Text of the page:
Here is a draft letter that I’m writing for local MPs. I’m sure others can improve on it. I thought I would post it here, should it be helpful for other Australians who wish to express concerns to Canberra.
Thank you for taking the time to read this letter.
Following the results of the national marriage survey, I believe our Federal Parliament has two responsibilities, both which are necessary for maintaining the liberal democracy that we value in Australia.
First of all, while I do not support same sex marriage, there is a clear mandate from the people for the Parliament to redefine the Marriage Act; I believe that the Parliament should respect this.
Second, we need to ensure that freedom of speech, religion, and conscience, continue in our great country.
While, 7.8 million people voted for change, almost 5 million Australians voted against same sex marriage. Indeed, over 30,000 people in the electorate of Isaacs voted to retain the current definition of marriage.
The Dean Smith bill may provide protections for clergy who perform weddings, but as I’m sure you will agree, marriage is much more than a wedding. It must also be noted that the overwhelming majority of the 5 million Australians who voted against same sex marriage are not clergy, and therefore are beyond the scope of this bill’s limited protections.
As soon as the Marriage Act is reworded, future laws and interpretations of these laws, and future social norms will all be defined by this wording. This raises important questions for millions of Australians who with good conscience, do not support the corollary of expectations that will ensue throughout many parts of Australian culture. I am not advocating that we shield homophobia, for we all want to see those days gone, but affirming classical marriage does not equate to hating fellow Australians.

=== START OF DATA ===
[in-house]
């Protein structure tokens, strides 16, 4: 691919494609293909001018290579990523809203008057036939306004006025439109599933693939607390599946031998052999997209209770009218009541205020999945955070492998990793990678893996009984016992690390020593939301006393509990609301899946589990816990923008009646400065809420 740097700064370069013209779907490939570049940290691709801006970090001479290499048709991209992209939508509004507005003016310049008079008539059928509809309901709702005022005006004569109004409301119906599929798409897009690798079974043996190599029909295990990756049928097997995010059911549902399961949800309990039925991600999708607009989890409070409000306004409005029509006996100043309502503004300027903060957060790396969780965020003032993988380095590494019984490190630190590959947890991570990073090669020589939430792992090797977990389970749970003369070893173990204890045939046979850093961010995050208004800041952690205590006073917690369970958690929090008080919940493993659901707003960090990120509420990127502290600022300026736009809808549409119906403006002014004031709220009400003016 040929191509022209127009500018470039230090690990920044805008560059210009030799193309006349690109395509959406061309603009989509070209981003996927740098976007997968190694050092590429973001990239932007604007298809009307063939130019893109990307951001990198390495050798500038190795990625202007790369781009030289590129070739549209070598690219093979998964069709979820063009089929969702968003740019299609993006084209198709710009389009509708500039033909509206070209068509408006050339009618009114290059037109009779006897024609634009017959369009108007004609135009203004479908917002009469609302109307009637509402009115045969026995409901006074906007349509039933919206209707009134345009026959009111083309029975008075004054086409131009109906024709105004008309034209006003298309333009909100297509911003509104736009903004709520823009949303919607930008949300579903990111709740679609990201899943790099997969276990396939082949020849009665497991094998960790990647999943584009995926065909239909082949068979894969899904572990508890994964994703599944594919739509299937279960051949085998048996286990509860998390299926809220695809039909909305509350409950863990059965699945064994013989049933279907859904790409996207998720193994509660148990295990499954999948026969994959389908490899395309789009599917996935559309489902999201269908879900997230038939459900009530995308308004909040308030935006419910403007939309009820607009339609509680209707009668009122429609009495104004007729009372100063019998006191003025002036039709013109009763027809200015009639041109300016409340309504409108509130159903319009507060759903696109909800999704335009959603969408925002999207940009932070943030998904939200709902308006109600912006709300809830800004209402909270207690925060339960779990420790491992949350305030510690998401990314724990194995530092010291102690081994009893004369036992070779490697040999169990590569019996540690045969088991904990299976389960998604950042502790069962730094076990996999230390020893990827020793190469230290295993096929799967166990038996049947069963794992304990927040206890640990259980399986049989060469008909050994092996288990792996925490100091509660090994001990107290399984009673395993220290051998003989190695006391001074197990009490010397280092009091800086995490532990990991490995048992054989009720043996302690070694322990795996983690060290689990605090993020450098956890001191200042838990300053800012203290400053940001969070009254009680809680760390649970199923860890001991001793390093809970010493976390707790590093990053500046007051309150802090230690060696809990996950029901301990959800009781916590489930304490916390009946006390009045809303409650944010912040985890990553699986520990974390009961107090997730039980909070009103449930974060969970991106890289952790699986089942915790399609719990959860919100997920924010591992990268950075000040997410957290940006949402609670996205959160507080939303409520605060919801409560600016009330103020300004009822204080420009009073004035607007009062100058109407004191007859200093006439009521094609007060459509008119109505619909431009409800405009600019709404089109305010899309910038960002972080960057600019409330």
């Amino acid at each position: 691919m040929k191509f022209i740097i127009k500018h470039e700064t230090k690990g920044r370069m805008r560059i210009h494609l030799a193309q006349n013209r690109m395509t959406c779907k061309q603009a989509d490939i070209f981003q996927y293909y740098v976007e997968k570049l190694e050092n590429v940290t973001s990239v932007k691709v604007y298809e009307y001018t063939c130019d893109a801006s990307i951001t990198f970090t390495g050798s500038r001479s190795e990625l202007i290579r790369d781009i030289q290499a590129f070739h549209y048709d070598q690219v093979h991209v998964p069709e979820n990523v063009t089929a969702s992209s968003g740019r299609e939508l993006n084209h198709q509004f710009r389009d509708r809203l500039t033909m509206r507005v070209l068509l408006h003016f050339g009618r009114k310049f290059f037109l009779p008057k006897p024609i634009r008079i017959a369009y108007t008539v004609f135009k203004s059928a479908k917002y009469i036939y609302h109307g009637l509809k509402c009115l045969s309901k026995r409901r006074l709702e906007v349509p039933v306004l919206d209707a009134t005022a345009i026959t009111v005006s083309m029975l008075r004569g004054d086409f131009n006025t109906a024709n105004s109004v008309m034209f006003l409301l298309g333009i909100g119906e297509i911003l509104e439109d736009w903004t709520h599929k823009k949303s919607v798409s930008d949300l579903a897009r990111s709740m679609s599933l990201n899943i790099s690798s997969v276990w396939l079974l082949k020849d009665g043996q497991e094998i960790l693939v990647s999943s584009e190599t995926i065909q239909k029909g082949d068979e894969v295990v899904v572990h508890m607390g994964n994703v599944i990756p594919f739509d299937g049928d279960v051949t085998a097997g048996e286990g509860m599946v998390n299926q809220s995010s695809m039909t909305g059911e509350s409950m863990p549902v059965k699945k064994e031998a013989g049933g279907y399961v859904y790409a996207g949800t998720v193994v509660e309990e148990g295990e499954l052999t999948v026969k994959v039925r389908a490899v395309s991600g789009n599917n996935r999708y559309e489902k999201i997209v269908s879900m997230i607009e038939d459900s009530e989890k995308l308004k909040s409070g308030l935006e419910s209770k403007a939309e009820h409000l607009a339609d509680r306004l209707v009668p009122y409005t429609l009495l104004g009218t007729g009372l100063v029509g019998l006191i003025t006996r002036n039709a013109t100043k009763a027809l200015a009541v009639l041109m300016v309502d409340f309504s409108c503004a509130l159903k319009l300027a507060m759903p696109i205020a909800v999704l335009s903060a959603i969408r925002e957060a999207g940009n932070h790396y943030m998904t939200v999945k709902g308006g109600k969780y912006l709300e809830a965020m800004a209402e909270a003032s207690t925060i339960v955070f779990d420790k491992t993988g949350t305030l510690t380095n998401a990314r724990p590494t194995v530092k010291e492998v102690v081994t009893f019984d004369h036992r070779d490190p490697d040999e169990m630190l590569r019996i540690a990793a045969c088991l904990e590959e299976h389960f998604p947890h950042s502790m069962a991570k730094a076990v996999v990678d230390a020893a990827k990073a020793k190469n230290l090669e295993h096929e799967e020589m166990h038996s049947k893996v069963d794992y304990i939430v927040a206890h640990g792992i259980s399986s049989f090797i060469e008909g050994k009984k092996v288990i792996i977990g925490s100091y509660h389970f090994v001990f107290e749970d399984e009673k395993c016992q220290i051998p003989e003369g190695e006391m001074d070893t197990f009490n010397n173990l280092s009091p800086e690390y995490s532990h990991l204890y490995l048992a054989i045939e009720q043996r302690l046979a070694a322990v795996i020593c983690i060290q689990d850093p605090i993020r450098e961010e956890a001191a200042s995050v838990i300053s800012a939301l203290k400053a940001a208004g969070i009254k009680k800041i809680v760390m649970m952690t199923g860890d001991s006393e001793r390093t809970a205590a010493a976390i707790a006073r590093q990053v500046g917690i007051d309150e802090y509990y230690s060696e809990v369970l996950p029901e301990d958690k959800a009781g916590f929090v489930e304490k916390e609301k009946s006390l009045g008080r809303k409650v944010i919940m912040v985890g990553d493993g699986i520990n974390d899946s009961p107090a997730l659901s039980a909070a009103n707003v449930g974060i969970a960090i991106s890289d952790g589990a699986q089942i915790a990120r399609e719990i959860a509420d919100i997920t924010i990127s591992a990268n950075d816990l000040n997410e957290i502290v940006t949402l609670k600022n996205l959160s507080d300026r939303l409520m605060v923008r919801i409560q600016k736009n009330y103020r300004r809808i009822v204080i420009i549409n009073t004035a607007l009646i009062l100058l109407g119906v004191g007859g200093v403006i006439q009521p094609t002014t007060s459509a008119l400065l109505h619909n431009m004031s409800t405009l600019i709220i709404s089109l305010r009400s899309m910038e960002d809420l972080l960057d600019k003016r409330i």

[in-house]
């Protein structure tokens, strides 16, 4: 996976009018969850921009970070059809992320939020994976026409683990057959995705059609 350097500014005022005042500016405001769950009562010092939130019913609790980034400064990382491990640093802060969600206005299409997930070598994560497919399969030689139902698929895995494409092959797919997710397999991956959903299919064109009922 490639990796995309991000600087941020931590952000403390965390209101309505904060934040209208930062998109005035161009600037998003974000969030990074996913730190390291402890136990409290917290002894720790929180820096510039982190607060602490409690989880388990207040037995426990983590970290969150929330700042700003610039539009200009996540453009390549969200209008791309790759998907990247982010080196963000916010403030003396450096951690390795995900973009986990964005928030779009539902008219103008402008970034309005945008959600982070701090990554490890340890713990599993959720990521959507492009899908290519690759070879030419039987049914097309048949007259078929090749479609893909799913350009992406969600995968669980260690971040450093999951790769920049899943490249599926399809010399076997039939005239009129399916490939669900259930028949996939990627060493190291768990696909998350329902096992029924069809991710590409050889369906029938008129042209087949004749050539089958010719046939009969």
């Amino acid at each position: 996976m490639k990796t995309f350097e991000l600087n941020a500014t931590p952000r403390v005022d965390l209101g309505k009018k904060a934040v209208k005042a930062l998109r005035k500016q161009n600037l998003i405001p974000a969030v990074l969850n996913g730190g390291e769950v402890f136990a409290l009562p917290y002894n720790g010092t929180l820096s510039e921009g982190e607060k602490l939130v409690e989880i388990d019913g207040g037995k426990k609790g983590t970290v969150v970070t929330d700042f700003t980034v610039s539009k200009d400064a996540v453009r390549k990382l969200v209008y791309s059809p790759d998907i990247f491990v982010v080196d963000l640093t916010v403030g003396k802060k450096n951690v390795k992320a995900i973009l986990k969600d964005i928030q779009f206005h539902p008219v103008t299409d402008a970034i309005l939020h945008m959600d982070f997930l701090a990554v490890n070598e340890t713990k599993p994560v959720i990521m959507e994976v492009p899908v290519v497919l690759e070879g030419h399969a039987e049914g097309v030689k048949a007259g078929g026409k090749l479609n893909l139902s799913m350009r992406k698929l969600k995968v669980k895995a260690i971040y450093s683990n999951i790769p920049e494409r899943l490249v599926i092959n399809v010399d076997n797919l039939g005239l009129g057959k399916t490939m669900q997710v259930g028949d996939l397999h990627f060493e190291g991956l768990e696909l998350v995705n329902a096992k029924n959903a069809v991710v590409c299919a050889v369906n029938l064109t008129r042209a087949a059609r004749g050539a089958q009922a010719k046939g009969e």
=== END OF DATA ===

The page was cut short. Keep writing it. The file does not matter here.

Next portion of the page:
Here are three examples of concerns that I am hearing being asked,
Will Australians be guaranteed freedom to continue teaching and explaining the classical view of marriage and sexuality, not only in a Church setting but also in public places, including our universities?
Will religious schools maintain the freedom to teach and affirm the classical view of marriage?
Will our children in state schools have liberty to express, without bullying, a Christian view of marriage? Will parents have freedom to opt-out children from lessons that advocate views of marriage and sexuality that contravene their religious convictions?
It is worth noting that there are already matters of conscience that the State does not enforce upon all its citizens. For example, while abortion is legal, doctors who have a moral objection are not required to perform this action. The Voluntary Assisted Dying bill that is currently before the Victorian Parliament, will not require doctors to sign and participate, should euthanasia contradict their beliefs.
The issue of redefining marriage is a significant test for Australia, and whether we truly wish to embrace cultural pluralism and liberal democratic freedom. If sensible protections are not provided, we can expect an erosion of personal freedoms for persons not subscribing to the new morality. Indeed, if, upon changing the law, freedom of speech and freedom of conscience is lessened from what we had on November 15th 2017, we will have cut away part of this country’s foundations, which are responsible for the prosperity, security, and freedom we enjoy.
Thank you for your hard work in serving our Electorate and the people of Australia. I wish you well in pursuing the good for all Australians.